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Physician with a young child wearing pigtails.

Three-time UM alum honoured with prestigious Indspire Award

February 22, 2024 — 

UM alum Jayelle Friesen-Enns [B.Sc./17, M.Sc./23, MD/2023] is a 2024 recipient of the prestigious Indspire Award.

“On behalf of the Rady Faculty of Health Sciences, I extend heartfelt congratulations to Dr. Friesen-Enns for this well-earned recognition,” said Dr. Peter Nickerson, vice-provost (health sciences), dean, Max Rady College of Medicine and dean, Rady Faculty of Health Sciences.

“We admire both their dedication to the health sector and their commitment to fostering pride, resilience and inspiration among Indigenous communities. Their success is a testament to their hard work, dedication and passionate advocacy for Indigenous health.”

The Indspire Awards represent the highest honour the Indigenous community bestows upon its own people.

“These awards not only celebrate Indigenous excellence but also inspire future generations to pursue their dreams and make a positive impact in our world,” said Dr. Mike DeGagné, President & CEO of Indspire.

After 30 years, the Indspire Awards have honoured over 400 First Nations, Inuit, and Métis individuals who demonstrate outstanding career achievement, promote self-esteem and pride for Indigenous communities, and provide inspirational role models.

The award will be presented on April 18, 2024 at the Shaw Centre in Ottawa, ON.

Portrait of Jayelle Friesen-Enns.Friesen-Enns, who is Red River Métis, is currently completing a five-year residency program in Emergency Medicine at the University of Calgary.

“I felt drawn to medicine because it would allow me to study the subject that I enjoy while also making a difference,” they said. “I hope that being an Indigenous physician makes the health-care system feel like a safer space for Indigenous people and that I can help to increase trust by being a community member of the patients I am serving.”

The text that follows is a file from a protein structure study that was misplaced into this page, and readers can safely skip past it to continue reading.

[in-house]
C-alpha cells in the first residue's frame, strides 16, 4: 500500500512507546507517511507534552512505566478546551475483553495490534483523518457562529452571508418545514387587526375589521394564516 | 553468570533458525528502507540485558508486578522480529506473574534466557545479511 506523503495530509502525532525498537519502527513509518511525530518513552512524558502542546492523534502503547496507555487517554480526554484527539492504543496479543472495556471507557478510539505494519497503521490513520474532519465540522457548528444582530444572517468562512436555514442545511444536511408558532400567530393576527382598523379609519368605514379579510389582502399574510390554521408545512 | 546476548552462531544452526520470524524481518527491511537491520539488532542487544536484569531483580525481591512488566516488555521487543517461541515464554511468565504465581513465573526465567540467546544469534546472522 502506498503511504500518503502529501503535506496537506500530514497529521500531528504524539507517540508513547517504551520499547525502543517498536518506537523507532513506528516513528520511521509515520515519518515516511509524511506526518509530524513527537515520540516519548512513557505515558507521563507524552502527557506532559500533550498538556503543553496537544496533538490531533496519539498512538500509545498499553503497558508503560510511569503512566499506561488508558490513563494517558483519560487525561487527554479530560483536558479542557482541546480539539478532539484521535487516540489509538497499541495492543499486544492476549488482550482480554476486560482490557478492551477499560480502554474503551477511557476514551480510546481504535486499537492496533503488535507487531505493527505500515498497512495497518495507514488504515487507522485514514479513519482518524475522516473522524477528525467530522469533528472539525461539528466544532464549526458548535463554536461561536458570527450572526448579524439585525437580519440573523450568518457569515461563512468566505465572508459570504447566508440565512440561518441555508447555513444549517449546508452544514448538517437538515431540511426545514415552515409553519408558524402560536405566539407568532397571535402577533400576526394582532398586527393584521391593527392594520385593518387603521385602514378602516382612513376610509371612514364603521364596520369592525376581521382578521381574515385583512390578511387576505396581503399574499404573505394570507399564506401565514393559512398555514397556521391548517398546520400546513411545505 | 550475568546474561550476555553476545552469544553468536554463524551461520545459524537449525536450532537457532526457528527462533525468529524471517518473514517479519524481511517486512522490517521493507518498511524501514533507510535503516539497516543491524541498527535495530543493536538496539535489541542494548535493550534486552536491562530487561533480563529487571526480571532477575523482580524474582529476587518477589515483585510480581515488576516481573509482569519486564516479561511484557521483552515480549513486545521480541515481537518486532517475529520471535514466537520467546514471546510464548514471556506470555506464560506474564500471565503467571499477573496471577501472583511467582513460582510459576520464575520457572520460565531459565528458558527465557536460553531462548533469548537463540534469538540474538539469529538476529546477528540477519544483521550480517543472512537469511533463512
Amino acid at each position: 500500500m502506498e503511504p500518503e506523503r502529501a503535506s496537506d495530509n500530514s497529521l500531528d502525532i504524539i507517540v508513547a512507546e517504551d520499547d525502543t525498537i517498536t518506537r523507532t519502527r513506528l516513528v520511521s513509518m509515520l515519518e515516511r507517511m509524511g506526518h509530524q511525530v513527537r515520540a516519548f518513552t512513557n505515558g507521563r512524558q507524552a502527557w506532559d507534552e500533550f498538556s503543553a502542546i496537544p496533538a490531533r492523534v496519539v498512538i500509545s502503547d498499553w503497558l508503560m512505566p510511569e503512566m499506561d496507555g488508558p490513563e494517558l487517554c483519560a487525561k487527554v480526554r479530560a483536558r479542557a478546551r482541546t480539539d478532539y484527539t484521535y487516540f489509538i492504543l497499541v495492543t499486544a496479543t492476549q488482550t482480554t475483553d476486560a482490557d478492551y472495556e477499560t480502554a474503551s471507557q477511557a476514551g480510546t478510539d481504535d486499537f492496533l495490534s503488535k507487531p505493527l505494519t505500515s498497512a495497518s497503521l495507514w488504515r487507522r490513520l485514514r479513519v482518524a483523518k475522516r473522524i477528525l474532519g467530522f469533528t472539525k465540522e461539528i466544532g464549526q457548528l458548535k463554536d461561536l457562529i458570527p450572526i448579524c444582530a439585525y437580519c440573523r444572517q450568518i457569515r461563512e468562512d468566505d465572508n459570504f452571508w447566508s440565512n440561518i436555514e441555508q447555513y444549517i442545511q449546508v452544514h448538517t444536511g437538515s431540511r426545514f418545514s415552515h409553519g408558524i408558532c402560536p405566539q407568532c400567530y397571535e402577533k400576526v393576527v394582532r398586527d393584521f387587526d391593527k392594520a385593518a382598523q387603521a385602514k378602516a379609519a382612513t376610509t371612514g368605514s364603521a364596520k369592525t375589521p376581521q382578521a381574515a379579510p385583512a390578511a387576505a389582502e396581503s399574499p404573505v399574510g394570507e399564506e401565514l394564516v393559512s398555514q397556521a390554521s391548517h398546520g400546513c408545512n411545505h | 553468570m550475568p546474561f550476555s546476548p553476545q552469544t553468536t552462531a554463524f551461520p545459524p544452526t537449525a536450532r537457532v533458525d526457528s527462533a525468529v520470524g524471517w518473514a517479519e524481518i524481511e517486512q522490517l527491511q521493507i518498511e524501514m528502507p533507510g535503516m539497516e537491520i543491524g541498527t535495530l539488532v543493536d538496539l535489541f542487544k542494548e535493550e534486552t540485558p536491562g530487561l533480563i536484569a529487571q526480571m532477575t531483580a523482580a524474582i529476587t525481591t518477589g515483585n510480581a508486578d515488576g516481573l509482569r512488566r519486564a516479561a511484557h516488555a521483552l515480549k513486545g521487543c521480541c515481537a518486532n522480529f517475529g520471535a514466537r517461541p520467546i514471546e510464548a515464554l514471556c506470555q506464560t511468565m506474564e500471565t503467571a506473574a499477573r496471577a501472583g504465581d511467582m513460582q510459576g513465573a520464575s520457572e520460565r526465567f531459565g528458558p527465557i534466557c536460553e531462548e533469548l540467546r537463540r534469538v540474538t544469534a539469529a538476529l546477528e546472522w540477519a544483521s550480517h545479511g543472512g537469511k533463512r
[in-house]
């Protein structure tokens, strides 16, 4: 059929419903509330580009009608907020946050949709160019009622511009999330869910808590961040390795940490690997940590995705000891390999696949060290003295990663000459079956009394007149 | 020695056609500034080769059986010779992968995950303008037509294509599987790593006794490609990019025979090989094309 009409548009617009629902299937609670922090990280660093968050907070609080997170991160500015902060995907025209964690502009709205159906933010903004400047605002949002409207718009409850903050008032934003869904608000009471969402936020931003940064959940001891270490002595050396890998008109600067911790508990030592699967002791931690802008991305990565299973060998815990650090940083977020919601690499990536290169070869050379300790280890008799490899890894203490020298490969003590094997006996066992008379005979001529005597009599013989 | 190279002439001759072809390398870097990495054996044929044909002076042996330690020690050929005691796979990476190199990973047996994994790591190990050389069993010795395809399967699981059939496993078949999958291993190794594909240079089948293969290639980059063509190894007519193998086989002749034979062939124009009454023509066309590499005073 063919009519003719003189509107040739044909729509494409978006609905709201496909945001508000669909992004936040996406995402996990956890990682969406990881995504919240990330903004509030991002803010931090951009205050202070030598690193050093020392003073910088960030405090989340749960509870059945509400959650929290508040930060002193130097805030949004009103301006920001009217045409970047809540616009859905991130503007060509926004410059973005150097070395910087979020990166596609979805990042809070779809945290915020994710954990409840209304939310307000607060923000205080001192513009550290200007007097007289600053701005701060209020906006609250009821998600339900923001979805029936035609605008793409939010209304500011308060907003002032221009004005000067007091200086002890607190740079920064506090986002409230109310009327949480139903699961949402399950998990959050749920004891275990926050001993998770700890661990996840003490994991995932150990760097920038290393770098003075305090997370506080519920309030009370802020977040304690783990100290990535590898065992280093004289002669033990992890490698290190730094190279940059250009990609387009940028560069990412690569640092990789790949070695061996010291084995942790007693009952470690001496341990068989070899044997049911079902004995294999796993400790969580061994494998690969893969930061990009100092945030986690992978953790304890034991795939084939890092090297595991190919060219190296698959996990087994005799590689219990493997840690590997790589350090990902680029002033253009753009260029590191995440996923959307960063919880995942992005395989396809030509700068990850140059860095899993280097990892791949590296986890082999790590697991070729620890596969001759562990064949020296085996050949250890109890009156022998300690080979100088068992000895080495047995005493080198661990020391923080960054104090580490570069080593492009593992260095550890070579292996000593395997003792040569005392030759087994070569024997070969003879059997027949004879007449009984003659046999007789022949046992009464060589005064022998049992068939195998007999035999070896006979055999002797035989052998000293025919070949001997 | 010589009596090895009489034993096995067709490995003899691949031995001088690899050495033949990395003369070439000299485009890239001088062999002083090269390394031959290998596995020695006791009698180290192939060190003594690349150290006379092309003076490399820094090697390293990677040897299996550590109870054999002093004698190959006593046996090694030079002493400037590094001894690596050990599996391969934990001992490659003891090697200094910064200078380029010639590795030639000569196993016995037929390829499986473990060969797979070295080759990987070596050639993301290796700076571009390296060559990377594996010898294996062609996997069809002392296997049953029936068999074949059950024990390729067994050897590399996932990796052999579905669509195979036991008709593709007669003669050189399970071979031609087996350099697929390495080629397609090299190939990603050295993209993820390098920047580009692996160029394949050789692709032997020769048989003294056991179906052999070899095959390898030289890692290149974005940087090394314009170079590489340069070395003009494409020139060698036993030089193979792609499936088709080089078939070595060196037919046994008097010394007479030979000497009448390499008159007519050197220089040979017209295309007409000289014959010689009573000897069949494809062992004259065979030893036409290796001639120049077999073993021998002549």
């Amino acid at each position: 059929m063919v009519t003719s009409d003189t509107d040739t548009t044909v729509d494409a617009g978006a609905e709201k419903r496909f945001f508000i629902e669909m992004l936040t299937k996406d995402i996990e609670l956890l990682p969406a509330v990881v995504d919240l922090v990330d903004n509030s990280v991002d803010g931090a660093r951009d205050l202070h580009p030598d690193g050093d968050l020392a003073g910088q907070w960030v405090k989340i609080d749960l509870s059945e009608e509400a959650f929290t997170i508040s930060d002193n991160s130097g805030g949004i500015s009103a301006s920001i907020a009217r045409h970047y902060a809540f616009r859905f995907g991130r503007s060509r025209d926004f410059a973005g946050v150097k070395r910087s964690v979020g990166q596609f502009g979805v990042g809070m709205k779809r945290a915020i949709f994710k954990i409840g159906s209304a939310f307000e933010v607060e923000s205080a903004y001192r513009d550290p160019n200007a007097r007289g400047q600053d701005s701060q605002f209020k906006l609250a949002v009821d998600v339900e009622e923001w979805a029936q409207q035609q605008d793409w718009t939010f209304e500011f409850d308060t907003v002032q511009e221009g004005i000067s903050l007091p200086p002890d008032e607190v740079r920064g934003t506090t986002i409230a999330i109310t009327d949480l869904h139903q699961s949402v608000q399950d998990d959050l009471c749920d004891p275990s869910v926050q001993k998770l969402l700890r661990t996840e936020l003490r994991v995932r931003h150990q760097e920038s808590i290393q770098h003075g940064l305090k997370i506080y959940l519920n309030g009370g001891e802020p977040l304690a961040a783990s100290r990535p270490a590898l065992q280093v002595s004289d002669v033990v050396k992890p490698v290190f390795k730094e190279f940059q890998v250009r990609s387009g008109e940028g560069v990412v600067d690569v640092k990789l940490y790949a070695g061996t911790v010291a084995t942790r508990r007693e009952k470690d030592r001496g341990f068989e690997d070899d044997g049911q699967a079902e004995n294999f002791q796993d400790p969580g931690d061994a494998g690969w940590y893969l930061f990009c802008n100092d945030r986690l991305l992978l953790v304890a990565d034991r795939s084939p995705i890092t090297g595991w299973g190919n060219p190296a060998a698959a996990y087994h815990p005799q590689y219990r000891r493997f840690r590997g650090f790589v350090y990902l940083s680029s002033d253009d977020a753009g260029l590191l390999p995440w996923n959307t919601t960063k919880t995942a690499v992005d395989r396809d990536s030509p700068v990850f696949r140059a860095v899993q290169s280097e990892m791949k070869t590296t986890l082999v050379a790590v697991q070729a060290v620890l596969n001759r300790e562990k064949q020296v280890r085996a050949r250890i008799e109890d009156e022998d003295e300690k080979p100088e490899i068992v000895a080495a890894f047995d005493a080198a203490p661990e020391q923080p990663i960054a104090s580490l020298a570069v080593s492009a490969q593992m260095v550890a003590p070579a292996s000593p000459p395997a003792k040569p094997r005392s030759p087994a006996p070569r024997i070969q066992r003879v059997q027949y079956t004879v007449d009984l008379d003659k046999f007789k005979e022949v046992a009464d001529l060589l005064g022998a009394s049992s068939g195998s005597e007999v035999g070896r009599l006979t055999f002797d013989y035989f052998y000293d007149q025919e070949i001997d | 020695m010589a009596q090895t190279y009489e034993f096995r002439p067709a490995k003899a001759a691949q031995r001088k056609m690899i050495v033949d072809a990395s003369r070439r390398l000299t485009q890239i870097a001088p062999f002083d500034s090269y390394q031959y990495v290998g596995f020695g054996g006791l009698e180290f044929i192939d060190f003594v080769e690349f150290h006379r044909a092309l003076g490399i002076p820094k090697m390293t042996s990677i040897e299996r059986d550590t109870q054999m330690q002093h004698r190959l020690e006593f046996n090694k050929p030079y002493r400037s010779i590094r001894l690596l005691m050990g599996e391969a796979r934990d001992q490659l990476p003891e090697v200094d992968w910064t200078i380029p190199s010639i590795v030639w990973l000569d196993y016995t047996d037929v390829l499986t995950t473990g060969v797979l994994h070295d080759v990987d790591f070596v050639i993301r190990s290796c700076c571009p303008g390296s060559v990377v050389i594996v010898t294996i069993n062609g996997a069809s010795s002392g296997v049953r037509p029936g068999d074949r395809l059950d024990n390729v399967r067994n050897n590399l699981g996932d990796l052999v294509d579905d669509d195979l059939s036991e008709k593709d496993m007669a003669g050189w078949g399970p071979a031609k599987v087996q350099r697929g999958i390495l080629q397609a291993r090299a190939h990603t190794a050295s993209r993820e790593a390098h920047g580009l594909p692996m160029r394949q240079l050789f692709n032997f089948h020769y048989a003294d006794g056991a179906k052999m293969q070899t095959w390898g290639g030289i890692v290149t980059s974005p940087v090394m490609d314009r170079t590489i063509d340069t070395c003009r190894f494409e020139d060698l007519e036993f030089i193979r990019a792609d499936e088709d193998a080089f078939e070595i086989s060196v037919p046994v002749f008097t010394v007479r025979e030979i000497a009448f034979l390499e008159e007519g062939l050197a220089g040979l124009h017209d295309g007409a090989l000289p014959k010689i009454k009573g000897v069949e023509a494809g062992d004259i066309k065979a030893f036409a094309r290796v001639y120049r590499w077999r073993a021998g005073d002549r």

Pursuing medicine hasn’t been without its struggles, Friesen-Enns said. Not only did they face the usual pressures of a demanding program, but financial problems, racism and imposter syndrome all played a part in their journey. “As an Indigenous medical student, there are many people who think that you didn’t need to be as smart or accomplished as they did to get into medical school,” Friesen-Enns said. “These negative opinions definitely affected me and made me wonder if I was smart enough or if I deserved to become a doctor.”

They didn’t back away from the challenge. Not only did they complete three degrees at the University of Manitoba, but they also helped pave the way for other Indigenous students along the way.

Friesen-Enns is a co-founder of the Indigenous Medical Students’ Association of Canada (IMSAC) and part of the Canadian Medical Association’s (CMA) Indigenous Guiding Circle.

“Being Métis influenced my decisions to pursue leadership throughout my post-secondary education so that I could be in positions that would allow me to address gaps and raise awareness for Indigenous perspectives and issues,” they said. “I co-founded IMSAC in an effort to create a place where Indigenous medical students from across the country could connect with one another in order to form a community and support each other throughout their medical education.”

On completing their residency, Friesen-Enns would like to work to improve culturally safe care within emergency departments and to act as a mentor and/or role model to young Indigenous students with an interest in health care to increase Indigenous representation in medicine.

“Having the opportunity to be seen as a role model to Indigenous youth through winning this award is such a privilege,” they said. “It is a very long road, but it is worth it to persevere. We need more Indigenous doctors and it is such an incredible opportunity to be able to serve your community by providing health care.”

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